At the GM meetings Wednesday, the league gave teams an early projection on the 2020-21 salary cap figures. Bill Daly explained that the cap ceiling is projected to land somewhere between $84M and $88.2M for next season, with the final number still to be negotiated with the NHLPA.
An increase of that size from this season’s $81.5M would be welcomed by many teams around the league, especially given how many have used long-term injured reserve this season. Clubs like the St. Louis Blues and Boston Bruins, for instance, who have some of the league’s top pending unrestricted free agents, may have an easier route to re-signing their homegrown stars.
The range is because of an inflator that the NHLPA can use, increasing the number between 0 percent to 5 percent. Even if it decides not to use any of it, getting an extra $2.5M from every team will make free agency more interesting. This summer’s crop of unrestricted free agents isn’t quite as deep as some previous years, especially if names like Alex Pietrangelo and Torey Krug re-sign.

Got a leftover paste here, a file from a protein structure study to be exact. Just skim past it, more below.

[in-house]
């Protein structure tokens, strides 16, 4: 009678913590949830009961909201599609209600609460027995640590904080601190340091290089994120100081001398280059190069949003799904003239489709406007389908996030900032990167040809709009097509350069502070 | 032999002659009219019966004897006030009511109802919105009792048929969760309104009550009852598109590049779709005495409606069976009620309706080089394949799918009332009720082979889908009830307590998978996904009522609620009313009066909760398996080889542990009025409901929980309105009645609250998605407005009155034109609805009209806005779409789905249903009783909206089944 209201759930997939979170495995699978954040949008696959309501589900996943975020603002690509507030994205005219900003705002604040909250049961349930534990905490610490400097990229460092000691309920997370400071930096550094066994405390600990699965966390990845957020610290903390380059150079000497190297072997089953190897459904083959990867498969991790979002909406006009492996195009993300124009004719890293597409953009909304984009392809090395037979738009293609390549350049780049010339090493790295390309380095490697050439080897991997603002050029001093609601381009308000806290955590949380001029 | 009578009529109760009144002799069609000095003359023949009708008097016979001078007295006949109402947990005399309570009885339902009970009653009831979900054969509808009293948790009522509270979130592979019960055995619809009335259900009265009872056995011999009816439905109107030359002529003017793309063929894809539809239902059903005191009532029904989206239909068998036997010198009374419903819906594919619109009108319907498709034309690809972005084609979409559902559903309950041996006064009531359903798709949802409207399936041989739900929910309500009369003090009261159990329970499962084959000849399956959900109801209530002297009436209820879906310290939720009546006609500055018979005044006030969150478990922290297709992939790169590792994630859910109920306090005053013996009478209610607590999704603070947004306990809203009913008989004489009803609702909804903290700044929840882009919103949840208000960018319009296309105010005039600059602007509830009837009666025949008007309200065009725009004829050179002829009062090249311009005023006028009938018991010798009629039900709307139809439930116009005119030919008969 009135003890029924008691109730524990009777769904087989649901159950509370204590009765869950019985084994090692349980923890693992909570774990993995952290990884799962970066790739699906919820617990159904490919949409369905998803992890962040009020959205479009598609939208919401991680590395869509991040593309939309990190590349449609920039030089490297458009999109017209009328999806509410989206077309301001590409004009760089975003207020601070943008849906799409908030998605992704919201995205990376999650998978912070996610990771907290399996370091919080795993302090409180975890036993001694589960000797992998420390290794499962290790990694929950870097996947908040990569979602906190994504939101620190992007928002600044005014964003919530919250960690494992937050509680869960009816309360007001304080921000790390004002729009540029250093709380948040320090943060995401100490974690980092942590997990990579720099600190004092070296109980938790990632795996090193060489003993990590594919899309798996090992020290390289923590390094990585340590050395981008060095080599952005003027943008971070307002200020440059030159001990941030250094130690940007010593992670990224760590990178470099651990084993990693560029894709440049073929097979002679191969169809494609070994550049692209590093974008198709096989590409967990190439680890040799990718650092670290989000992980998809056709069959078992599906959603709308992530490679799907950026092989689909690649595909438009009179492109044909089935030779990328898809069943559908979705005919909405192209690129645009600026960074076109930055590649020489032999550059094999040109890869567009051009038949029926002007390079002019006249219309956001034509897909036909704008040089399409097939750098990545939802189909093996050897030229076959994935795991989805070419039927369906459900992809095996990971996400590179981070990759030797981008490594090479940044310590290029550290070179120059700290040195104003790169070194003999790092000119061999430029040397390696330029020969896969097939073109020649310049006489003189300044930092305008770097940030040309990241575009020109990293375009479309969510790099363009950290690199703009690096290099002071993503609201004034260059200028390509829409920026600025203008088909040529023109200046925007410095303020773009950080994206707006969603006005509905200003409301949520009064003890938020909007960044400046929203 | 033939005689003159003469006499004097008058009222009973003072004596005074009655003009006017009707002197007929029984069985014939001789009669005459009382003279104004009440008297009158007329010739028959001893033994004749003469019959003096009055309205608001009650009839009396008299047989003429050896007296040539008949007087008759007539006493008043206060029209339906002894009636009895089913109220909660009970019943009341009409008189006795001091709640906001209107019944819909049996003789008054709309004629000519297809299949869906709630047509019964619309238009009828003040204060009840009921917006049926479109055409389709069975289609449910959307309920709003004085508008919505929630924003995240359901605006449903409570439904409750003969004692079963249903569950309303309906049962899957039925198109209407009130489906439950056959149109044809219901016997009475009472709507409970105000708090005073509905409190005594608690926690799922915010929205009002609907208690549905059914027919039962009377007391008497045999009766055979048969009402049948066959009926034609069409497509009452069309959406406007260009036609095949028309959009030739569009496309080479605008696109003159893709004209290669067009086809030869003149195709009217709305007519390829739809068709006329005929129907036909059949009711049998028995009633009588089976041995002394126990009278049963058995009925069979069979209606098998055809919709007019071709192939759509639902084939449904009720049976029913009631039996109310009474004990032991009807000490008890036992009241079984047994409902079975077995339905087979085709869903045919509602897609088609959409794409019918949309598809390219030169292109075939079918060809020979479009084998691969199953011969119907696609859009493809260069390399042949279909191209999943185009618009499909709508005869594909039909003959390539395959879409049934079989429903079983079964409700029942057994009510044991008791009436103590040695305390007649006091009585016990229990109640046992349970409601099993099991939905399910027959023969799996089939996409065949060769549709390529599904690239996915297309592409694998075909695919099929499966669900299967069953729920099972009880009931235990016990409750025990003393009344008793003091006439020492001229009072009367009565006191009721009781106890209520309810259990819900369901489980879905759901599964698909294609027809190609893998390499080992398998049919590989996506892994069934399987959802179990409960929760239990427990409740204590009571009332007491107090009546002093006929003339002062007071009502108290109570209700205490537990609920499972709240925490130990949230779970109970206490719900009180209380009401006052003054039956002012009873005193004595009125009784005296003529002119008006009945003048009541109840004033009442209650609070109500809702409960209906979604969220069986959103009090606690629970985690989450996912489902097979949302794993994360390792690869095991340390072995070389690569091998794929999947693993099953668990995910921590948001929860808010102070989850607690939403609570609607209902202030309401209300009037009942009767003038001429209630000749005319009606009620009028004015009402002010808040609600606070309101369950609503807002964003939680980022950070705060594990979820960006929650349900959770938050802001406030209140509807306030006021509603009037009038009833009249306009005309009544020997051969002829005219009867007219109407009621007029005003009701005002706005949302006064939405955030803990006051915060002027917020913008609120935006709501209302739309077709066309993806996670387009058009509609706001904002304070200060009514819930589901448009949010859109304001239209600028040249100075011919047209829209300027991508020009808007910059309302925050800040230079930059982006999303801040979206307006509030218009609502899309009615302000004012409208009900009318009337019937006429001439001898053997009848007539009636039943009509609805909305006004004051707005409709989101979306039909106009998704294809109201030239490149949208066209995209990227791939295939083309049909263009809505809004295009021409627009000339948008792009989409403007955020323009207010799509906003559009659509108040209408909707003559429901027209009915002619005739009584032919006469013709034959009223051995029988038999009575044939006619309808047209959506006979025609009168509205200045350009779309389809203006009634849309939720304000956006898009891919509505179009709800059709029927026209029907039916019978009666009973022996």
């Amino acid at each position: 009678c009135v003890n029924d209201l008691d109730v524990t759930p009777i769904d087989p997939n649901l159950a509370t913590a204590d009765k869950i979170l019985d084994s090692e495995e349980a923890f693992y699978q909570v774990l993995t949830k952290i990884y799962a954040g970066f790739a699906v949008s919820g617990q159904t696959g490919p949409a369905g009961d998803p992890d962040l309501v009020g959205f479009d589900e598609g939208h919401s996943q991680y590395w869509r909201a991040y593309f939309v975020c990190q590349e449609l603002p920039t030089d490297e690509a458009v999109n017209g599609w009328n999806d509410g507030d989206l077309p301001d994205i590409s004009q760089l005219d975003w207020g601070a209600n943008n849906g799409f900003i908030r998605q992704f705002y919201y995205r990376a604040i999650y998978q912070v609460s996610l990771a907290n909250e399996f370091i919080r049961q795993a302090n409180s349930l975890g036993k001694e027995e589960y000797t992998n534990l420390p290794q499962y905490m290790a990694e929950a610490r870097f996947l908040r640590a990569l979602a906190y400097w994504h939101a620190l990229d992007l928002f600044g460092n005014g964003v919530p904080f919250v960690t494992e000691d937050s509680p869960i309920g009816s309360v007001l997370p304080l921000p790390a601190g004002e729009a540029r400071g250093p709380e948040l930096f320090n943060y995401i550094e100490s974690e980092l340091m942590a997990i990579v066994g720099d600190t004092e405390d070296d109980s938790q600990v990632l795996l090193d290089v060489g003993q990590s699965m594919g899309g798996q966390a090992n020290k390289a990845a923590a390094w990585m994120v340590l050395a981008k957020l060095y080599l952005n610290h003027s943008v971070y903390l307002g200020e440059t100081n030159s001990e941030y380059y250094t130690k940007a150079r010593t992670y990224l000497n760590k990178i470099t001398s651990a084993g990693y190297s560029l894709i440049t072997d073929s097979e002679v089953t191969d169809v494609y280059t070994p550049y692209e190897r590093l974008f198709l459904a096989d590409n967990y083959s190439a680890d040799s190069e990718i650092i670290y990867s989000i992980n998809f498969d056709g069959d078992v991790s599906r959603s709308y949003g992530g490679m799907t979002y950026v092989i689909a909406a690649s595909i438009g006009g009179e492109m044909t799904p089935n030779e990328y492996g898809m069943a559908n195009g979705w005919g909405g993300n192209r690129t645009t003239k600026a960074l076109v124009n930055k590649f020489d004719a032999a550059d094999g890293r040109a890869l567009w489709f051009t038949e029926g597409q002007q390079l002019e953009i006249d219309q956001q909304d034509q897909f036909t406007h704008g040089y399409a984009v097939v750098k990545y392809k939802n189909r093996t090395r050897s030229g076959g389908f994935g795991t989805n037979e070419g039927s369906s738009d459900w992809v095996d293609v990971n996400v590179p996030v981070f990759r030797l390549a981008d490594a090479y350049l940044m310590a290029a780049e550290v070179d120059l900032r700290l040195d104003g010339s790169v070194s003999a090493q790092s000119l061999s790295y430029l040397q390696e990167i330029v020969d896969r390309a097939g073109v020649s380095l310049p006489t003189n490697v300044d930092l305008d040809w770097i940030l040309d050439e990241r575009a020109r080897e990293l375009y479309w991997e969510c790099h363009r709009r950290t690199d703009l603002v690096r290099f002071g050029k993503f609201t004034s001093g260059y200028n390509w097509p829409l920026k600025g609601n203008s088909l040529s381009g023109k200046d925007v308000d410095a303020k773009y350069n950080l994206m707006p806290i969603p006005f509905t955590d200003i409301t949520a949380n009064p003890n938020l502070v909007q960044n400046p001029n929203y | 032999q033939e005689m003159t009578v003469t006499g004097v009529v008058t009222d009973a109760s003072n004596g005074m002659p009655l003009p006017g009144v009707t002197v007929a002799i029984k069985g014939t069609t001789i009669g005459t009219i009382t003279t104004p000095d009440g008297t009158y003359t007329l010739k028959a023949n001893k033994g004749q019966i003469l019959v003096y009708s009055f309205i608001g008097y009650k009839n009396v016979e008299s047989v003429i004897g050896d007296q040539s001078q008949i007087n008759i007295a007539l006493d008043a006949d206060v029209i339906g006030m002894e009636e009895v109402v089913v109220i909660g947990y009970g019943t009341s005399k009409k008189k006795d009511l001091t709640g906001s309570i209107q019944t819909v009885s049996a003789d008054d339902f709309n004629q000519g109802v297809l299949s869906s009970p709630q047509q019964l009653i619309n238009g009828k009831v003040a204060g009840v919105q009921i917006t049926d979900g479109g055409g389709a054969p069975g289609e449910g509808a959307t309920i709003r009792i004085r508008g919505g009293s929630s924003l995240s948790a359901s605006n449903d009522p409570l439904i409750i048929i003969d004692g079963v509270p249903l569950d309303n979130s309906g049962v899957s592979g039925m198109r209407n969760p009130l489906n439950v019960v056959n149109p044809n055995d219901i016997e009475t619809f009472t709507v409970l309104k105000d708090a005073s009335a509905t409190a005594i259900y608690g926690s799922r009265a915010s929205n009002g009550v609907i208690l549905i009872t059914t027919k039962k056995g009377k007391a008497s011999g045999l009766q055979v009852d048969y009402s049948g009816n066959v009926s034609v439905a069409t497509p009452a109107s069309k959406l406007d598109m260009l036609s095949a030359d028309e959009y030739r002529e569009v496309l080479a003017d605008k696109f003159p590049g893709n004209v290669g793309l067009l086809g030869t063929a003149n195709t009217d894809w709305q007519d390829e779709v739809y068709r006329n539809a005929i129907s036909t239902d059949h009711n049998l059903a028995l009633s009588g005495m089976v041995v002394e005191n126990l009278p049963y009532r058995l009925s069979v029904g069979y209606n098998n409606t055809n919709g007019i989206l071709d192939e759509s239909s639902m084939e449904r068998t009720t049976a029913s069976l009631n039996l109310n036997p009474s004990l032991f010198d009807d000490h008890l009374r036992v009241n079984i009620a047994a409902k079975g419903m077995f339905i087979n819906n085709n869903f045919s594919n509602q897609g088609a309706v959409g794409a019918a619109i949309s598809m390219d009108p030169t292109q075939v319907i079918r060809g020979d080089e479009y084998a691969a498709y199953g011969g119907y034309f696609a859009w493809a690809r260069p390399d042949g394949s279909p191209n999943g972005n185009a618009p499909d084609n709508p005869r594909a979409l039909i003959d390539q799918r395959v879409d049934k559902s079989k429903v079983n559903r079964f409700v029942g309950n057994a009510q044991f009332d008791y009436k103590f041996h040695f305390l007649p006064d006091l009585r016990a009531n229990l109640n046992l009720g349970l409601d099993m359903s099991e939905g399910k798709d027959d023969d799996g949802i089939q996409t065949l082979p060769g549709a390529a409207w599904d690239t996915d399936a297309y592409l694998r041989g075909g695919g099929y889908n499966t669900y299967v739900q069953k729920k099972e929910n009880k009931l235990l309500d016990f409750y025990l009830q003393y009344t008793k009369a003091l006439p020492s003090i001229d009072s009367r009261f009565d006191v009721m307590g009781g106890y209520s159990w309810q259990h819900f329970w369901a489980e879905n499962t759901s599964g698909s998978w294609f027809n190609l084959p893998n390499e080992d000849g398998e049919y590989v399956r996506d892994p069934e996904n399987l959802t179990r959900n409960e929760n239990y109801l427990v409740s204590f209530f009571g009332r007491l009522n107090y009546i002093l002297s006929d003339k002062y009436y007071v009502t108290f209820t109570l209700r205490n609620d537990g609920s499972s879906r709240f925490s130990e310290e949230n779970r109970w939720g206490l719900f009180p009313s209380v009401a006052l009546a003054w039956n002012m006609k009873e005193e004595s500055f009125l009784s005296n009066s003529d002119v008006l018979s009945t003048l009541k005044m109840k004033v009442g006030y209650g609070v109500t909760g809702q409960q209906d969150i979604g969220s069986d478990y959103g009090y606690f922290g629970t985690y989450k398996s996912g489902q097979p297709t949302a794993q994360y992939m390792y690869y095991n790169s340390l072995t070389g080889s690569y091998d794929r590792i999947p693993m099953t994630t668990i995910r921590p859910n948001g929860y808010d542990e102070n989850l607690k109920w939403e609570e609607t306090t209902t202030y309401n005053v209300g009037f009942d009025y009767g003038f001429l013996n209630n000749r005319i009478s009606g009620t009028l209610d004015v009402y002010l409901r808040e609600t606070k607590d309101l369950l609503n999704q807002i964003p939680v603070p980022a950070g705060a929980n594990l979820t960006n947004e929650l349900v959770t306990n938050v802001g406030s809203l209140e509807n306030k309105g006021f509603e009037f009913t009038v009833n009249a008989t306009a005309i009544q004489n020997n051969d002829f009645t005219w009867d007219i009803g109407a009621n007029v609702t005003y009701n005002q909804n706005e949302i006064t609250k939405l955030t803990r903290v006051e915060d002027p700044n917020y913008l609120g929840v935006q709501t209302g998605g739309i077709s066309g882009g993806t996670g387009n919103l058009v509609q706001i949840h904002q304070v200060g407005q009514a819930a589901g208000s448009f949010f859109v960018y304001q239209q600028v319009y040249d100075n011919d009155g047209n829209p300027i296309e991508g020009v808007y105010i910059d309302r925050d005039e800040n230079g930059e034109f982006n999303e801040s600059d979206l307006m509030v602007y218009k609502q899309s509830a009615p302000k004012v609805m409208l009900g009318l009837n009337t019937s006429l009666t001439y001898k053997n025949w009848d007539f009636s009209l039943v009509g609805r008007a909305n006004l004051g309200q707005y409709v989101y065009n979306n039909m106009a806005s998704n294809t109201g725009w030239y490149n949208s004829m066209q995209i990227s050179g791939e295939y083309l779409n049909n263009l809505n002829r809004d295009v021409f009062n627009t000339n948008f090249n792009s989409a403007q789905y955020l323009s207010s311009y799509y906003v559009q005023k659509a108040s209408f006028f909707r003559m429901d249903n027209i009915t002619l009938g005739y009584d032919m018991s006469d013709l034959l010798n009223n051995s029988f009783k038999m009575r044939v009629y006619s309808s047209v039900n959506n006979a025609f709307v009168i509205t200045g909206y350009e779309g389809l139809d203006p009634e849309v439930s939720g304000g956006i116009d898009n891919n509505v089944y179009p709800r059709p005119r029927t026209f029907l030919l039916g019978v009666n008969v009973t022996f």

One name that will be licking his chops at the increase is Taylor Hall, who all of a sudden may become an option for some more cap-strapped clubs. The Arizona Coyotes winger has 50 points in 62 games this season, though that actually trails slightly behind Mike Hoffman, who is currently leading all pending free agents in scoring with 27 goals and 56 points.
We won’t know the final number for some time, but Pierre LeBrun of The Athletic also reports the NHL and NHLPA are discussing the possibility of releasing multiple years of cap numbers at the same in order to give teams a little more ability for future planning.
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